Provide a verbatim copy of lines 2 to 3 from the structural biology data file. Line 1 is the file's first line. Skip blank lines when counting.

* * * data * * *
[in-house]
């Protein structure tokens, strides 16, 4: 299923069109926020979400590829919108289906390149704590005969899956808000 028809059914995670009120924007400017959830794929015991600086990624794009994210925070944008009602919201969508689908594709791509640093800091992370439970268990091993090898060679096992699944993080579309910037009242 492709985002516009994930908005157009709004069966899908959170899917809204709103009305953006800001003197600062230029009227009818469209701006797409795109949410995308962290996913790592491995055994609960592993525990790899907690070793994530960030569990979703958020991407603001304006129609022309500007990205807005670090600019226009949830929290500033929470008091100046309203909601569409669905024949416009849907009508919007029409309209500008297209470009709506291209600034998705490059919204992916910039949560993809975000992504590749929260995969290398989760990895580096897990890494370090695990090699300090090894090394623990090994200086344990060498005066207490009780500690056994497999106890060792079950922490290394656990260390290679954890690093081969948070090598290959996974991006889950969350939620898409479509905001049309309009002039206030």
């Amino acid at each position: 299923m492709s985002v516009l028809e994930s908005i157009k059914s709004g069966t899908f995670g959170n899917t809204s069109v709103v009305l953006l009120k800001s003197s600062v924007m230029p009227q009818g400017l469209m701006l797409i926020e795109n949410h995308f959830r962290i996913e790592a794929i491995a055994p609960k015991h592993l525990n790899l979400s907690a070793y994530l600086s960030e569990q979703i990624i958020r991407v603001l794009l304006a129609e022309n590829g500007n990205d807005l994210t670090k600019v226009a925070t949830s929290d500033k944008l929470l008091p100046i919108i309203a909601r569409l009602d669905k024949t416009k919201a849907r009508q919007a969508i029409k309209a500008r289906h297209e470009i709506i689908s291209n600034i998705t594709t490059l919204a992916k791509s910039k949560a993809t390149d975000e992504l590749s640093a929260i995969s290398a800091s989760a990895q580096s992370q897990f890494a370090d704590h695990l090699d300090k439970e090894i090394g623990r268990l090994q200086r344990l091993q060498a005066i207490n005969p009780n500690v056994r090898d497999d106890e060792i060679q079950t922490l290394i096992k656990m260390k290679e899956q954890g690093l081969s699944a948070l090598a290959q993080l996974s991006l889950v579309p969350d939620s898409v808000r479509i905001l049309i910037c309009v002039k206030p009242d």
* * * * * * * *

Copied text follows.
């Protein structure tokens, strides 16, 4: 299923069109926020979400590829919108289906390149704590005969899956808000 028809059914995670009120924007400017959830794929015991600086990624794009994210925070944008009602919201969508689908594709791509640093800091992370439970268990091993090898060679096992699944993080579309910037009242 492709985002516009994930908005157009709004069966899908959170899917809204709103009305953006800001003197600062230029009227009818469209701006797409795109949410995308962290996913790592491995055994609960592993525990790899907690070793994530960030569990979703958020991407603001304006129609022309500007990205807005670090600019226009949830929290500033929470008091100046309203909601569409669905024949416009849907009508919007029409309209500008297209470009709506291209600034998705490059919204992916910039949560993809975000992504590749929260995969290398989760990895580096897990890494370090695990090699300090090894090394623990090994200086344990060498005066207490009780500690056994497999106890060792079950922490290394656990260390290679954890690093081969948070090598290959996974991006889950969350939620898409479509905001049309309009002039206030």
């Amino acid at each position: 299923m492709s985002v516009l028809e994930s908005i157009k059914s709004g069966t899908f995670g959170n899917t809204s069109v709103v009305l953006l009120k800001s003197s600062v924007m230029p009227q009818g400017l469209m701006l797409i926020e795109n949410h995308f959830r962290i996913e790592a794929i491995a055994p609960k015991h592993l525990n790899l979400s907690a070793y994530l600086s960030e569990q979703i990624i958020r991407v603001l794009l304006a129609e022309n590829g500007n990205d807005l994210t670090k600019v226009a925070t949830s929290d500033k944008l929470l008091p100046i919108i309203a909601r569409l009602d669905k024949t416009k919201a849907r009508q919007a969508i029409k309209a500008r289906h297209e470009i709506i689908s291209n600034i998705t594709t490059l919204a992916k791509s910039k949560a993809t390149d975000e992504l590749s640093a929260i995969s290398a800091s989760a990895q580096s992370q897990f890494a370090d704590h695990l090699d300090k439970e090894i090394g623990r268990l090994q200086r344990l091993q060498a005066i207490n005969p009780n500690v056994r090898d497999d106890e060792i060679q079950t922490l290394i096992k656990m260390k290679e899956q954890g690093l081969s699944a948070l090598a290959q993080l996974s991006l889950v579309p969350d939620s898409v808000r479509i905001l049309i910037c309009v002039k206030p009242d």